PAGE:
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Flashback Friday: Princess Máxima swims the Amsterdam City Swim for ALS

On Sunday, 9 September 2012, the then Princess Máxima of the Netherlands swam the two-kilometre Amsterdam City Swim to raise money for amyotrophic lateral sclerosis (ALS) through the canals of the city.  She finished the course in just under an hour.

Dressed in a wetsuit and goggles, Máxima swam through the ancient, murky canals, which have not been officially designated as safe for swimming. Fresh river water is flushed through them on a nightly basis.

Dutch Princess Máxima swims through a canal of Amsterdam on 9 September 2012, as she takes part in the Amsterdam City Swim, a charity event organized to fund the battle against the amyotrophic lateral sclerosis, a motor neuron disease. Photo: ROBIN UTRECHT/AFP/GettyImage

During the swim, she was supported and greeted at the finish line by her husband, then Prince Willem-Alexander, Prince of Orange and their three daughters: Princess Amalia, Princess Alexia and Princess Ariane.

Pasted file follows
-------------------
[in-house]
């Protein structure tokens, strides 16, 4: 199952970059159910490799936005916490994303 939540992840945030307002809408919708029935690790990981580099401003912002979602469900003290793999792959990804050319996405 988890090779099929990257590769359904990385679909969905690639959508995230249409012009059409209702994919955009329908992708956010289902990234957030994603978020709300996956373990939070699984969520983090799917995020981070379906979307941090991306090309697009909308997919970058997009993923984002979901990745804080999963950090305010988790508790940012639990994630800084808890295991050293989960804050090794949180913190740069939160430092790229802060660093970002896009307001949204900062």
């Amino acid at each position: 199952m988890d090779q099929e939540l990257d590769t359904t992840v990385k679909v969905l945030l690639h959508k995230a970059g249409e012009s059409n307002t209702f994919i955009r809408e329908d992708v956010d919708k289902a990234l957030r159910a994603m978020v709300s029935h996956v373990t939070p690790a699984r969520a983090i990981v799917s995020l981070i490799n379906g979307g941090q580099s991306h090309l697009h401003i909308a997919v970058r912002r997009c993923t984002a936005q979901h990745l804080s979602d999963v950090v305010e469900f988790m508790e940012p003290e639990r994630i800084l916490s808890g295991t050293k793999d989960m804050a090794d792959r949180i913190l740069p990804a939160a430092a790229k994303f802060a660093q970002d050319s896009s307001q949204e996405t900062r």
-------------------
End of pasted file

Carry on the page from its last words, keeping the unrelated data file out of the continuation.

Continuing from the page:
Dutch celebrities like Pieter van den Hoogenband and Marleen Veldhuis also took part. Both are Olympic champions in swimming.

The Amsterdam City Swim for ALS (or Motor Neuron Disease, MND, as it is called in the United Kingdom) will take place this year on 9 September. It will begin at the Marine Etablissement Amsterdam. More information can be found here.

ALS or Lou Gehrig’s disease is a neurological disease that affects nerve cells in the brain and spinal cord. French neurologist Jean-Martin Charcot discovered the disease in 1869. In 1939, ALS became well-known after Lou Gehrig, New York Yankees first baseman from 1923-1939, was diagnosed with the disease at the Mayo Clinic, which ended his baseball career. Afterwards, the disease became closely associated with his name, with many referring to it as “Lou Gehrig’s disease”.

Various royals across Europe are helping in the fight against this horrid disease. They include Princess Anne, Queen Letizia of Spain, Princess Astrid of Belgium and Crown Princess Victoria of Sweden.

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